Bill Protecting Animal Welfare and Safety Clears Key State House Legislative Committee
BOSTON, MA-Legislation sponsored by Senate Minority Leader Bruce Tarr (R-Gloucester) intended to enhance humane treatment of animals and punish those who engage in animal cruelty received a key advance today at the State House. Tarr led lawmakers in 2014 to adopt the Protecting Animal Welfare and Safety bill, also known as the PAWS Act, following... View Article
BOSTON, MA-Legislation sponsored by Senate Minority Leader Bruce Tarr (R-Gloucester) intended to enhance humane treatment of animals and punish those who engage in animal cruelty received a key advance today at the State House.
Tarr led lawmakers in 2014 to adopt the Protecting Animal Welfare and Safety bill, also known as the PAWS Act, following the discovery of extreme abuse and cruelty in the case of “Puppy Doe”, a dog that was stabbed in the eye, had her shoulder, elbow and ankle broken, was burned and had her tongue split to resemble a serpent.
“The Puppy Doe animal torture case inspired strong legislative action designed to increase protections for animals and prevent animal cruelty and neglect. PAWS II builds on the foundations of our original law and will ensure that abuse is reported and enforced, that animal drownings are outlawed, and that our animal control laws reflect the seriousness of animal torture and abuse,” said Senator Tarr.
Tarr said that in addition to lessening animal cruelty there could be a corresponding reduction of crimes against people citing a Massachusetts study which found that a person who has committed animal abuse is five times more likely to commit violence against people.
“Like the original PAWS law, PAWS II protects pets and people and that has attracted many legislative sponsors and champions who have worked tirelessly across the state. With the support we received today I am hopeful that the bill will be approved and sent to Governor Baker,” said Tarr.
“PAWS II builds upon the success of the original PAWS Act by protecting defenseless animals from needless and unconscionable suffering,” said Senate Rules Committee Chairman Mark Montigny, lead cosponsor of PAWS II. “I look forward to working with Senator Tarr to ensure this legislation receives swift passage in the Senate.”
“As a proud dog owner, and having served as an Environmental Police Officer, I certainly recognize the importance of protecting vulnerable animal populations,” said Senator Michael O. Moore (D-Millbury) who serves as Senate Chair of the Joint Committee responsible for advancing the bill. “I was pleased to offer my support for this legislation which offers commonsense reforms to further protect animals in our Commonwealth. I appreciate the hard work of the Minority Leader to champion this legislation and it is my sincere hope that S.1159 will reach the Senate floor for additional action.”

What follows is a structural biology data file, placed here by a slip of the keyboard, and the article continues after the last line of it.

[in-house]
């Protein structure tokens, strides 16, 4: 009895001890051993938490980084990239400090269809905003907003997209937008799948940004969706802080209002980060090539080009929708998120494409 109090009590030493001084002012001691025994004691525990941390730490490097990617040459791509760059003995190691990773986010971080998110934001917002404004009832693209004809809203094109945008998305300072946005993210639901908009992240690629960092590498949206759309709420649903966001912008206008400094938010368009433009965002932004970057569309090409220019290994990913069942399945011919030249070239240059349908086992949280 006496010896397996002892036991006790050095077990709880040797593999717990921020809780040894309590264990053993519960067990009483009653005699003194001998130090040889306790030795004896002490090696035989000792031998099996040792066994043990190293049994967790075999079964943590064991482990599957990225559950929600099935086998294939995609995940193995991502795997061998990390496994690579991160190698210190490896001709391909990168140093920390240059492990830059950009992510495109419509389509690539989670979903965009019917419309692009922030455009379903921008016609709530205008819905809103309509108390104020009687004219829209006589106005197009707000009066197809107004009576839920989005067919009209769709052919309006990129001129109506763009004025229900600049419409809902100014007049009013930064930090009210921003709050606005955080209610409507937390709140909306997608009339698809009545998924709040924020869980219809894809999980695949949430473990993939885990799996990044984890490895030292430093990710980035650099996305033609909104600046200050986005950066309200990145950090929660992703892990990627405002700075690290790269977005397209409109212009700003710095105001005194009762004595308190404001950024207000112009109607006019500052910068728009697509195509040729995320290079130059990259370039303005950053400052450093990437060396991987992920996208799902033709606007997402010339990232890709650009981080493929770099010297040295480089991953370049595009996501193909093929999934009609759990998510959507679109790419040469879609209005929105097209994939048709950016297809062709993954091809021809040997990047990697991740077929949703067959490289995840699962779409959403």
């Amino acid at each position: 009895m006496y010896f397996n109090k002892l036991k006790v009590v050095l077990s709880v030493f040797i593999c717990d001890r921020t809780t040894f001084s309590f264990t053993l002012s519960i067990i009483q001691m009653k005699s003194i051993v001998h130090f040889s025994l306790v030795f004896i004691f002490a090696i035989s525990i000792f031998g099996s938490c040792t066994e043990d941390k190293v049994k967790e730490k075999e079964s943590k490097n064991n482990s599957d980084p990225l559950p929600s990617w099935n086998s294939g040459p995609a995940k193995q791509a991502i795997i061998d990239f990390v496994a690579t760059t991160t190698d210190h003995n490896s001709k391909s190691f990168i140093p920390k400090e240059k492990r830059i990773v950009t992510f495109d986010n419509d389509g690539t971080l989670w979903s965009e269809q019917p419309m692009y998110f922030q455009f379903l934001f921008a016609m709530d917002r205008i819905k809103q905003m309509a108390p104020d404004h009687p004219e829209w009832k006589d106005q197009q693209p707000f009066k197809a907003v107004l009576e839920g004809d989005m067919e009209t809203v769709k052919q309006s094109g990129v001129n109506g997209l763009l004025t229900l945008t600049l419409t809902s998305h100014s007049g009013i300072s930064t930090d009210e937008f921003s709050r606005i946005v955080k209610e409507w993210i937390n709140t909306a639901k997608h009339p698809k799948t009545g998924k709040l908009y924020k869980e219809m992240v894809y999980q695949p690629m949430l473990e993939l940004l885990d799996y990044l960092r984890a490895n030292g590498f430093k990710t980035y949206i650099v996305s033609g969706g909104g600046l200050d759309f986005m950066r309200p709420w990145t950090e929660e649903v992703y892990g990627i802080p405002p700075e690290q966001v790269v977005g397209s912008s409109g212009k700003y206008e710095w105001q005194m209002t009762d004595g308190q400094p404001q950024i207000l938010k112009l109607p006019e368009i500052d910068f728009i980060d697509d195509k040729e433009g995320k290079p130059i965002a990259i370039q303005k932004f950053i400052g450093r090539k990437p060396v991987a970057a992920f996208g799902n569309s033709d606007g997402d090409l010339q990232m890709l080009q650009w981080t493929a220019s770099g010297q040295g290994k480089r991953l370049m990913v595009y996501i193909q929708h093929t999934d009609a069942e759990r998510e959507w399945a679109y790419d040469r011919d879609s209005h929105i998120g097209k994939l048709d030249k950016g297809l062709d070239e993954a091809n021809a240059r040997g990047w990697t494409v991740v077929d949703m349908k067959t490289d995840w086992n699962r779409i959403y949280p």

Key provisions of animal welfare bill, Senate 1159, an act to Protect Animal Welfare and Safety in Cities and Towns include:
- Ensures abuse is reported
Requires animal abuse be reported by Department of Children and Families, the Department of Elder Affairs, and Disabled Persons Protection Commission. Adds animal control officers as mandatory reporters of child abuse, elder abuse, and abuse against disabled persons.
- Ensures efficient enforcement of animal control laws
Increases penalties in animal control laws that provide non-criminal penalties for. Doubles the existing penalty of a $50 fine for a second offence to $100, and increased the $100 penalty for a forth offence to $500.
- Prohibits the drowning of wild and domestic animals –
Declares that drowning of animals as a violation of law.
- Removes automatic killing of animals involved in animal fighting
Removes a requirement to automatically kill animals involved in animal fighting. This bill creates other options for these animal victims.
- Adds animal crimes to the list of offenses that serve as the basis for a request for a determination of detention and or release upon conditions
Includes the crimes of animal cruelty to serve as the basis for a request for a determination of detention and or release upon conditions.
- Prohibits discrimination against specific dog breeds
Prohibits insurance companies and housing authorities to refuse insurance coverage or housing with breed restrictions.
- Require abandoned animal checks in vacant properties
Property owners and landlords must check property for abandoned animals within three days following a foreclosure or termination of tenancy.
Tarr notes that he and the coalition of supporters will seek to have the bill scheduled for legislative action in the Senate.